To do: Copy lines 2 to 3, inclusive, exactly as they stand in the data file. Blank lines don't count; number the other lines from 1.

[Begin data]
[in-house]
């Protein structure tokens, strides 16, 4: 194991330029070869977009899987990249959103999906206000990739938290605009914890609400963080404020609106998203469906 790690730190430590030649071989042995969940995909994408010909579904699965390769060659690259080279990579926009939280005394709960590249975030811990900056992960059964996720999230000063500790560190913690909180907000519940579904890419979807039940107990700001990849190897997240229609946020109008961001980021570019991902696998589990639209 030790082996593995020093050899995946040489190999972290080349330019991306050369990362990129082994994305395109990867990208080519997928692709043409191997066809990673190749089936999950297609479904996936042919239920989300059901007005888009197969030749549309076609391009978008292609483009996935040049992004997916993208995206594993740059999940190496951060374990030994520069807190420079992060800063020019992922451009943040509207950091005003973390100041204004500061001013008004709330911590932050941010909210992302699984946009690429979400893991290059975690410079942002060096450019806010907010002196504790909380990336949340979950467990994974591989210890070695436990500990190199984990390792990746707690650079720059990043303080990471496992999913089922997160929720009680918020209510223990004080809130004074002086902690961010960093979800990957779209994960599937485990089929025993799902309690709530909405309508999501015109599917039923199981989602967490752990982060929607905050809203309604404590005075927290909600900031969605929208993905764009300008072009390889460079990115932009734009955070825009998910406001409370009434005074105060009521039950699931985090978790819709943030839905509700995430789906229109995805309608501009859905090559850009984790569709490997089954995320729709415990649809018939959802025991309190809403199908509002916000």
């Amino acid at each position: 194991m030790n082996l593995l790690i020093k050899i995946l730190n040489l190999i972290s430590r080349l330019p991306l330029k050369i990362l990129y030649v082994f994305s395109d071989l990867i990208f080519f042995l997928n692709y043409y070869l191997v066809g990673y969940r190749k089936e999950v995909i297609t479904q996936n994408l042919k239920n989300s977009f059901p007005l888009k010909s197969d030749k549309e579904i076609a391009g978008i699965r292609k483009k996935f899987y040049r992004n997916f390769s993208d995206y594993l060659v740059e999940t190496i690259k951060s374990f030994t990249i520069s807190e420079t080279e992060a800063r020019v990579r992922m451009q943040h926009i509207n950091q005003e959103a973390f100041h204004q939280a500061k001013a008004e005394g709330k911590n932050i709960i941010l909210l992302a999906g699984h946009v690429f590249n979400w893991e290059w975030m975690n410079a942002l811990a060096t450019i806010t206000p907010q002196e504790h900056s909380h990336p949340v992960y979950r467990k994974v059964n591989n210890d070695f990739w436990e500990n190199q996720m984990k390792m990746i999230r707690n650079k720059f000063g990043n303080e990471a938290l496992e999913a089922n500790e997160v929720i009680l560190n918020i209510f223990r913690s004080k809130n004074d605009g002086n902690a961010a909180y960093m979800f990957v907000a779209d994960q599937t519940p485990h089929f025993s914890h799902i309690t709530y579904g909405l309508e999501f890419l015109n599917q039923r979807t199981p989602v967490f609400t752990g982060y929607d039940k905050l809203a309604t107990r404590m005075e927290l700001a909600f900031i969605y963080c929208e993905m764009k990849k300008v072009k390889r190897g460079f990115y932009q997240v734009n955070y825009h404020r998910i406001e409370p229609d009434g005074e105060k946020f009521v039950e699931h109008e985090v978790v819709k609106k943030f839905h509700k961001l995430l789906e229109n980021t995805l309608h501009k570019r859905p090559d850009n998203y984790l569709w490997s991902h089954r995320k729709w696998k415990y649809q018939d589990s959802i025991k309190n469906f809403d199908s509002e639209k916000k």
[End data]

């Protein structure tokens, strides 16, 4: 194991330029070869977009899987990249959103999906206000990739938290605009914890609400963080404020609106998203469906 790690730190430590030649071989042995969940995909994408010909579904699965390769060659690259080279990579926009939280005394709960590249975030811990900056992960059964996720999230000063500790560190913690909180907000519940579904890419979807039940107990700001990849190897997240229609946020109008961001980021570019991902696998589990639209 030790082996593995020093050899995946040489190999972290080349330019991306050369990362990129082994994305395109990867990208080519997928692709043409191997066809990673190749089936999950297609479904996936042919239920989300059901007005888009197969030749549309076609391009978008292609483009996935040049992004997916993208995206594993740059999940190496951060374990030994520069807190420079992060800063020019992922451009943040509207950091005003973390100041204004500061001013008004709330911590932050941010909210992302699984946009690429979400893991290059975690410079942002060096450019806010907010002196504790909380990336949340979950467990994974591989210890070695436990500990190199984990390792990746707690650079720059990043303080990471496992999913089922997160929720009680918020209510223990004080809130004074002086902690961010960093979800990957779209994960599937485990089929025993799902309690709530909405309508999501015109599917039923199981989602967490752990982060929607905050809203309604404590005075927290909600900031969605929208993905764009300008072009390889460079990115932009734009955070825009998910406001409370009434005074105060009521039950699931985090978790819709943030839905509700995430789906229109995805309608501009859905090559850009984790569709490997089954995320729709415990649809018939959802025991309190809403199908509002916000």
């Amino acid at each position: 194991m030790n082996l593995l790690i020093k050899i995946l730190n040489l190999i972290s430590r080349l330019p991306l330029k050369i990362l990129y030649v082994f994305s395109d071989l990867i990208f080519f042995l997928n692709y043409y070869l191997v066809g990673y969940r190749k089936e999950v995909i297609t479904q996936n994408l042919k239920n989300s977009f059901p007005l888009k010909s197969d030749k549309e579904i076609a391009g978008i699965r292609k483009k996935f899987y040049r992004n997916f390769s993208d995206y594993l060659v740059e999940t190496i690259k951060s374990f030994t990249i520069s807190e420079t080279e992060a800063r020019v990579r992922m451009q943040h926009i509207n950091q005003e959103a973390f100041h204004q939280a500061k001013a008004e005394g709330k911590n932050i709960i941010l909210l992302a999906g699984h946009v690429f590249n979400w893991e290059w975030m975690n410079a942002l811990a060096t450019i806010t206000p907010q002196e504790h900056s909380h990336p949340v992960y979950r467990k994974v059964n591989n210890d070695f990739w436990e500990n190199q996720m984990k390792m990746i999230r707690n650079k720059f000063g990043n303080e990471a938290l496992e999913a089922n500790e997160v929720i009680l560190n918020i209510f223990r913690s004080k809130n004074d605009g002086n902690a961010a909180y960093m979800f990957v907000a779209d994960q599937t519940p485990h089929f025993s914890h799902i309690t709530y579904g909405l309508e999501f890419l015109n599917q039923r979807t199981p989602v967490f609400t752990g982060y929607d039940k905050l809203a309604t107990r404590m005075e927290l700001a909600f900031i969605y963080c929208e993905m764009k990849k300008v072009k390889r190897g460079f990115y932009q997240v734009n955070y825009h404020r998910i406001e409370p229609d009434g005074e105060k946020f009521v039950e699931h109008e985090v978790v819709k609106k943030f839905h509700k961001l995430l789906e229109n980021t995805l309608h501009k570019r859905p090559d850009n998203y984790l569709w490997s991902h089954r995320k729709w696998k415990y649809q018939d589990s959802i025991k309190n469906f809403d199908s509002e639209k916000k």